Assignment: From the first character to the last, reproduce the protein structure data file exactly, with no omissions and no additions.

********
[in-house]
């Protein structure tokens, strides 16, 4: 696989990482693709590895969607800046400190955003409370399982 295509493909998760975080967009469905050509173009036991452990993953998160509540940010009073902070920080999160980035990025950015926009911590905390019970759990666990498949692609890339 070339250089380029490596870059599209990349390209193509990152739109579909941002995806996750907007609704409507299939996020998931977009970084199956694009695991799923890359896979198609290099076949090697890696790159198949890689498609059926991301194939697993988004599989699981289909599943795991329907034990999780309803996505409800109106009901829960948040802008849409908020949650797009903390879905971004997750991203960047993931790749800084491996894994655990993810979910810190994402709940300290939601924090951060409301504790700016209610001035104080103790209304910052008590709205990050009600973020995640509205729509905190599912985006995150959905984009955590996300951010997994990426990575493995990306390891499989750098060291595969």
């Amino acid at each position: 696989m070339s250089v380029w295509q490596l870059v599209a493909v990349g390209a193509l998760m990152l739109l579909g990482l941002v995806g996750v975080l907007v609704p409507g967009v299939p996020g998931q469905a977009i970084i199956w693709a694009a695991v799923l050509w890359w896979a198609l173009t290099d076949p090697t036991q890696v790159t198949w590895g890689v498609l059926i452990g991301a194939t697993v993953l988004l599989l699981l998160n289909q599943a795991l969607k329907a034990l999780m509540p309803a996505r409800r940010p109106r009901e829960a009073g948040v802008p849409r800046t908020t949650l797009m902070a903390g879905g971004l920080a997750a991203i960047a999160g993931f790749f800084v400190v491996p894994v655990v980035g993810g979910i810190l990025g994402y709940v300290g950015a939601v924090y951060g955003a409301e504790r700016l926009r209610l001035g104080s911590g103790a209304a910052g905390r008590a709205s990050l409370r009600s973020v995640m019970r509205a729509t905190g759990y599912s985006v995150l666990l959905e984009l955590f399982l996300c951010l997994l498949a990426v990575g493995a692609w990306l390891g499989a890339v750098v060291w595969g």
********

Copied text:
[in-house]
């Protein structure tokens, strides 16, 4: 696989990482693709590895969607800046400190955003409370399982 295509493909998760975080967009469905050509173009036991452990993953998160509540940010009073902070920080999160980035990025950015926009911590905390019970759990666990498949692609890339 070339250089380029490596870059599209990349390209193509990152739109579909941002995806996750907007609704409507299939996020998931977009970084199956694009695991799923890359896979198609290099076949090697890696790159198949890689498609059926991301194939697993988004599989699981289909599943795991329907034990999780309803996505409800109106009901829960948040802008849409908020949650797009903390879905971004997750991203960047993931790749800084491996894994655990993810979910810190994402709940300290939601924090951060409301504790700016209610001035104080103790209304910052008590709205990050009600973020995640509205729509905190599912985006995150959905984009955590996300951010997994990426990575493995990306390891499989750098060291595969």
């Amino acid at each position: 696989m070339s250089v380029w295509q490596l870059v599209a493909v990349g390209a193509l998760m990152l739109l579909g990482l941002v995806g996750v975080l907007v609704p409507g967009v299939p996020g998931q469905a977009i970084i199956w693709a694009a695991v799923l050509w890359w896979a198609l173009t290099d076949p090697t036991q890696v790159t198949w590895g890689v498609l059926i452990g991301a194939t697993v993953l988004l599989l699981l998160n289909q599943a795991l969607k329907a034990l999780m509540p309803a996505r409800r940010p109106r009901e829960a009073g948040v802008p849409r800046t908020t949650l797009m902070a903390g879905g971004l920080a997750a991203i960047a999160g993931f790749f800084v400190v491996p894994v655990v980035g993810g979910i810190l990025g994402y709940v300290g950015a939601v924090y951060g955003a409301e504790r700016l926009r209610l001035g104080s911590g103790a209304a910052g905390r008590a709205s990050l409370r009600s973020v995640m019970r509205a729509t905190g759990y599912s985006v995150l666990l959905e984009l955590f399982l996300c951010l997994l498949a990426v990575g493995a692609w990306l390891g499989a890339v750098v060291w595969g």